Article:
The Tax Cuts and Jobs Act of 2017 (TCJA) created a new provision that offers big tax benefits. Taxpayers can now defer short-term and longterm capital gains from the sale of qualified assets by reinvesting all or a portion of their gains in a Qualified Opportunity Zone. QOZs allow sellers to redeploy their gains, within 180 days of the sale, into designated urban and rural areas while at the same time decreasing an investor’s tax, potentially down to nothing. That’s right – potentially down to zero taxes.

Starting in 2018, the IRS allowed governors of U.S. states, possessions or territories to designate certain low-income, high-poverty areas as QOZs, which retain their designations for 10 years. You cannot, however, directly invest into a QOZ. Instead, you must invest in a Qualified Opportunity Fund, or QOF. To maximize the tax benefits, under the current law, you would want to invest before the close of 2019.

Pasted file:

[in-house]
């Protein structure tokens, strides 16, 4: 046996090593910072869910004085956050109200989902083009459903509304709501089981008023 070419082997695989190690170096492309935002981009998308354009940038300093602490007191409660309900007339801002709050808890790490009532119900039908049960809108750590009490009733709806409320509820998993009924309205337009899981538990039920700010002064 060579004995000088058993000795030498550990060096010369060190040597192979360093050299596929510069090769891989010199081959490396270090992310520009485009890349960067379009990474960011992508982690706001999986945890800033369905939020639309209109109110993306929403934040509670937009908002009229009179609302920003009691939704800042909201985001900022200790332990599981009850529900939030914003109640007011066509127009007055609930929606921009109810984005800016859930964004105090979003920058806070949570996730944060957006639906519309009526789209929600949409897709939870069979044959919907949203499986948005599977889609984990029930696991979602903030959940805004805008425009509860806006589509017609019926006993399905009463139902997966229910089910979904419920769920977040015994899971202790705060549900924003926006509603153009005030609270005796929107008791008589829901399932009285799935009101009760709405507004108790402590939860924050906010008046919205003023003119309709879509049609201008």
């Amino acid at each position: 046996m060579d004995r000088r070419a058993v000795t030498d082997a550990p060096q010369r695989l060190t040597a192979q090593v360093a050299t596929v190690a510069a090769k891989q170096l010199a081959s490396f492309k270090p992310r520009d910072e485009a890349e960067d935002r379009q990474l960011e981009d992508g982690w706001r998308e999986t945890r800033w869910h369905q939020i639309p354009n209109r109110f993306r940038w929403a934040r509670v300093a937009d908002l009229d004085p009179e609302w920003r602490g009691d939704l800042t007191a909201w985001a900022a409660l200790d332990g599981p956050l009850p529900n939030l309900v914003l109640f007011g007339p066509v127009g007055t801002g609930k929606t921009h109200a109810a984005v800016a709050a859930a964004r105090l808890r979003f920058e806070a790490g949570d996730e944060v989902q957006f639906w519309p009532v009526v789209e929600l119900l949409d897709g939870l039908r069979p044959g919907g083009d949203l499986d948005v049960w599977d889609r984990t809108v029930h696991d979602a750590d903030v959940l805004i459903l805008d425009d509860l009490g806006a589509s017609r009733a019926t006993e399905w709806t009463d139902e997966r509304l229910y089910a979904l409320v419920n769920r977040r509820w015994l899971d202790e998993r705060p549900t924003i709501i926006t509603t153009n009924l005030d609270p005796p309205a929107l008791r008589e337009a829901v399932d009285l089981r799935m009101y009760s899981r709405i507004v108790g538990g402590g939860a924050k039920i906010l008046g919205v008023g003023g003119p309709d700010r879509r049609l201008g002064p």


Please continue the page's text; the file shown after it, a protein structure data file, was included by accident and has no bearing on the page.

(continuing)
A QOF is an investment vehicle that is set up as either a partnership or corporation to invest in eligible property that is located in a QOZ. They are required to hold at least 90 percent of their assets in QOZ property, including newly issued stock, partnership interests or business property in a QOZ business.

What types of asset sales apply? The sale of highly appreciated real estate, businesses and partnership interests all qualify and are the most prevalent. But that is not all, as the benefit can apply to both personal and intangible assets, including intellectual property, patents, artwork– and yes, even professional player trading cards.

Here are the basics of how a QOZ investment could work using Mathis as our example: